Investment: Amec services boost shares

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The Independent Online
FOR AN illustration of how the British economy is changing, look no further than Amec. The construction group has long got its hands dirty with large civil engineering projects and housebuilding. But recently it has been building up its exposure to services.

Yesterday, Amec pointed out that two-thirds of total first-half operating profits of pounds 26m came from services, which range from providing facilities management for North Sea oil platforms, to maintenance contracts for Railtrack.

Investors promptly boosted the shares - which have suffered from the general gloom about an economic slowdown - 10p to 149p.

This is no surprise. Stock markets like steady, dependable earnings streams and they don't get much more predictable than facilities managements contracts - which traditionally run for several years. That said, investors should not get too carried away. Amec's rail-maintenance contracts are coming up for review and, although the company hopes to win market share, it may be forced to accept lower margins to beat its rivals.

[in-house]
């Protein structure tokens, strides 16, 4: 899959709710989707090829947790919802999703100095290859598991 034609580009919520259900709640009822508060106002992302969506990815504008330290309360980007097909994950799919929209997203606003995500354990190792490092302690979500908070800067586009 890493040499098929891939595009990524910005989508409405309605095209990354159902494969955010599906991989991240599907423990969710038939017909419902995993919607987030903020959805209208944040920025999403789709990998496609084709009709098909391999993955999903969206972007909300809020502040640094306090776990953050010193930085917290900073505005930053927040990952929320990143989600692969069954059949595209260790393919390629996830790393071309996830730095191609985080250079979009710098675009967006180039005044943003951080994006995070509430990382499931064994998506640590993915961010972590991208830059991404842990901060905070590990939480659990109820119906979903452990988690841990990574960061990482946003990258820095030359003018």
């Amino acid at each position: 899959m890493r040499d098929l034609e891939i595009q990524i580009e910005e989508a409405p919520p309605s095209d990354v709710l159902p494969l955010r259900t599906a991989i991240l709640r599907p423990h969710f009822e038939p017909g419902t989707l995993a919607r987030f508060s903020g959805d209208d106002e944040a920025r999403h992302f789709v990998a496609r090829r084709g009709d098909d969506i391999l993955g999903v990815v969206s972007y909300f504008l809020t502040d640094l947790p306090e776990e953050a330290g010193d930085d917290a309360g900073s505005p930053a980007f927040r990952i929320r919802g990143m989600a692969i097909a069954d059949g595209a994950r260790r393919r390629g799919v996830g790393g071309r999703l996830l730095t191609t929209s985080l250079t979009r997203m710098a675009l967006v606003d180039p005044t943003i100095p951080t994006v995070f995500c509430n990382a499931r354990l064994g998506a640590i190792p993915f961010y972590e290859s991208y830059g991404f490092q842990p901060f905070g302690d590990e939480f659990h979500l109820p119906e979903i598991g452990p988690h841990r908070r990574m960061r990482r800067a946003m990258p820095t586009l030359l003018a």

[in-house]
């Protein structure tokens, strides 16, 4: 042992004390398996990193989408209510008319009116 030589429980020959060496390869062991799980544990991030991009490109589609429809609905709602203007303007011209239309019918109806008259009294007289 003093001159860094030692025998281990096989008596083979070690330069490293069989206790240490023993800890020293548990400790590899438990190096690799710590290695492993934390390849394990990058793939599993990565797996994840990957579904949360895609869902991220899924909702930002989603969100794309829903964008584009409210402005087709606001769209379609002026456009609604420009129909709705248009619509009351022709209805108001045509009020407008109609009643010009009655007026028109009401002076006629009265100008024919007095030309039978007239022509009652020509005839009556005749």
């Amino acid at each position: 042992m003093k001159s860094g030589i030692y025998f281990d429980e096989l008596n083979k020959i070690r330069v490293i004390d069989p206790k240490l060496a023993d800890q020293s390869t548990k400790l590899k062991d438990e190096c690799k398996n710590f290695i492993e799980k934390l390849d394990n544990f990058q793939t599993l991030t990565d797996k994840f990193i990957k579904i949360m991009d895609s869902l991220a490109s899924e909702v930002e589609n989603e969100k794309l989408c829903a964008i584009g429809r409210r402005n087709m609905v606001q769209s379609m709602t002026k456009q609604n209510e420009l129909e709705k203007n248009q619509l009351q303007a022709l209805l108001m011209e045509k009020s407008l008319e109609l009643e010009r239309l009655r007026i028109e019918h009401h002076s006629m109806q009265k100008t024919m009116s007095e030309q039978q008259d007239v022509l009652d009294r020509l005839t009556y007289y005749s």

What's more, Amec's success in services only serves to show how poorly it is still doing in the other parts of its business. Profits from capital projects were just pounds 5.3m in the half year (Amec did not provide comparative figures for last year) while housing and investment projects contributed just pounds 3m. Given that Amec turned over pounds 1.72bn - an increase of 14 per cent - in the period, there is still a lot to do.

That said, chief executive Peter Mason deserves credit for tackling loss- making divisions and shifting Amec's focus away from risky, low-margin projects. A few businesses, such as housebuilding, sit uncomfortably with the rest of the company. But in the case of an economic slowdown Amec should be relatively protected. On a forward earnings multiple of just nine, the shares are good value.